A primary school has sparked outrage after revealing plans to slaughter their pet pigs to teach pupils about the food chain.
The farmyard animals, who have been reared and doted upon by adoring students as young as four at Farsley Farfield Primary in Leeds, West Yorkshire, will soon be turned into meat products, reports Daily Mail.
Brainchild of the scheme, headteacher Peter Harris, said that his pupils will be ‘more knowledgeable and sensitive to animal welfare’ as a result of the plan.
In a blog post on the school’s website Mr Harris said: ‘Through keeping the pigs the children will learn more about the provenance of their food and issues around animal welfare.
‘I think that we are raising awareness of the meat industry, and some of the issues around animal welfare and sustainability.
‘The pigs will live twice as long as commercial pigs and appear to be enjoying their outdoor life with plenty of opportunity to root around.
‘Their welfare standards are much higher than most pigs.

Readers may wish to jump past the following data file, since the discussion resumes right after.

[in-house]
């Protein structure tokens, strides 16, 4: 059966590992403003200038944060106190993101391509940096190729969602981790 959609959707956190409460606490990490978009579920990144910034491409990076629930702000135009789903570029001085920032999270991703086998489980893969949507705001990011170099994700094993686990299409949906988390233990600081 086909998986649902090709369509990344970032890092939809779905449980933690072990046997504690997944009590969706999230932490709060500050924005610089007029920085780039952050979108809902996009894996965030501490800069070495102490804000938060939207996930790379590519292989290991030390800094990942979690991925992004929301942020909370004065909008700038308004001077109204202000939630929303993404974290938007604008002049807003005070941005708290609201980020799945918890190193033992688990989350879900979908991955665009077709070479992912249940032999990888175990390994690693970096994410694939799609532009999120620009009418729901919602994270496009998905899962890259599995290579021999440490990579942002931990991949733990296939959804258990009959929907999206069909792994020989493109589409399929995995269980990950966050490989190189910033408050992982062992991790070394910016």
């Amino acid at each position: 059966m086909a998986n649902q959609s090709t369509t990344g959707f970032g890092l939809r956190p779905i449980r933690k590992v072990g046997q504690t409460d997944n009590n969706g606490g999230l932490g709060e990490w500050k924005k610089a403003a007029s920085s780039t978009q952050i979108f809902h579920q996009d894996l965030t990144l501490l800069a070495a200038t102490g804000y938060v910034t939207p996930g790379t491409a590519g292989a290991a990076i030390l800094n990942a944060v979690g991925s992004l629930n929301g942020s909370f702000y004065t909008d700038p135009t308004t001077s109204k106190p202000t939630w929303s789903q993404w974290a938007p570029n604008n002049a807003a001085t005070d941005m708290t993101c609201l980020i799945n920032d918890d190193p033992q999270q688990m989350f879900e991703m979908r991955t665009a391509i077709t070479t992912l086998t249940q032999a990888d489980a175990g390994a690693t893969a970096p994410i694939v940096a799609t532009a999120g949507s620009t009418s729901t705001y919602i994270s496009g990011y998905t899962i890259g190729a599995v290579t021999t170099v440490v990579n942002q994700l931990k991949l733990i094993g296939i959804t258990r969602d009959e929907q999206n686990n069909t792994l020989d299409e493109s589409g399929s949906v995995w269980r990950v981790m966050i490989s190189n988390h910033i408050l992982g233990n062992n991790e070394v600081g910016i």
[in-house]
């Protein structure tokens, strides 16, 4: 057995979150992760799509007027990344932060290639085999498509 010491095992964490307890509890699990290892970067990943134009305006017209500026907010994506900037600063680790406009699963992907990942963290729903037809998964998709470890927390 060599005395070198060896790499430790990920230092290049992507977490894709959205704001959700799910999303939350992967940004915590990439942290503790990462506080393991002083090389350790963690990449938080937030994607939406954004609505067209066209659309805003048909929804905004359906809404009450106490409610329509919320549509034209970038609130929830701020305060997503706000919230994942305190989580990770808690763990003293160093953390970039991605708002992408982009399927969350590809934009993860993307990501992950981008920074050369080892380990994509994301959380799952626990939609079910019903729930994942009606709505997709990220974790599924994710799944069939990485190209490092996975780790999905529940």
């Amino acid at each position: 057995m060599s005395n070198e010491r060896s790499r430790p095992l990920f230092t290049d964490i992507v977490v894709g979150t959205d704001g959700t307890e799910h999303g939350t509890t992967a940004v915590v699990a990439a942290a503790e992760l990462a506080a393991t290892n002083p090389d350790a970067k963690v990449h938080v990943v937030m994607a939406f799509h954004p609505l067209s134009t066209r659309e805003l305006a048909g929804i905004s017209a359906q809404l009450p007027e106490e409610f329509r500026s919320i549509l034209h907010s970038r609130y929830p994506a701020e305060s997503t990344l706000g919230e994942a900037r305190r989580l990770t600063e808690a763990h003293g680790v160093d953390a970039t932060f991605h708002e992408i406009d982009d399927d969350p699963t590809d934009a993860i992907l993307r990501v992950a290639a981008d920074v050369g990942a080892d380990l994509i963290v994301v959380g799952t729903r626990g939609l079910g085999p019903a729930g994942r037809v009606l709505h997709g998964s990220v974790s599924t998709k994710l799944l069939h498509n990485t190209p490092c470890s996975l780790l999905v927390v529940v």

‘I don’t think that we are desensitising the children, I suggest that our children will be more knowledgeable and sensitive to animal welfare than most of their peers.’
Mr Harris described the school farm as a ‘tremendous long-term success’ that gives pupils a ‘better understanding’ of where their food comes from.
He added: ‘A key element of this project is to discuss the need to reduce meat consumption.’
However not everyone is impressed.
An outraged former student formed an online petition, which has already gathered almost 2,000 signatures, to stop the proposed plans.
Writing online, Ms Willow said: ‘My main concerns are with the well being of these pigs… and the message that we will be teaching the children at Farsley Farfield that it is okay to exploit and kill animals with the only justification being that people enjoy eating their bodies.
‘Pigs are as intelligent as dogs and at least as smart as a three-year-old human child.
‘They are friendly animals that can live for about 12 years or so.
‘Schools have a duty of care to support children, teach them fair values and to provide a safe and happy environment for them.
‘By teaching children that it is okay to exploit and kill animals they are in breach of this, and this could also be traumatising for children getting to know the animals and then knowing they are going to die.’
Do you think this is taking teaching kids about the food chain too far?
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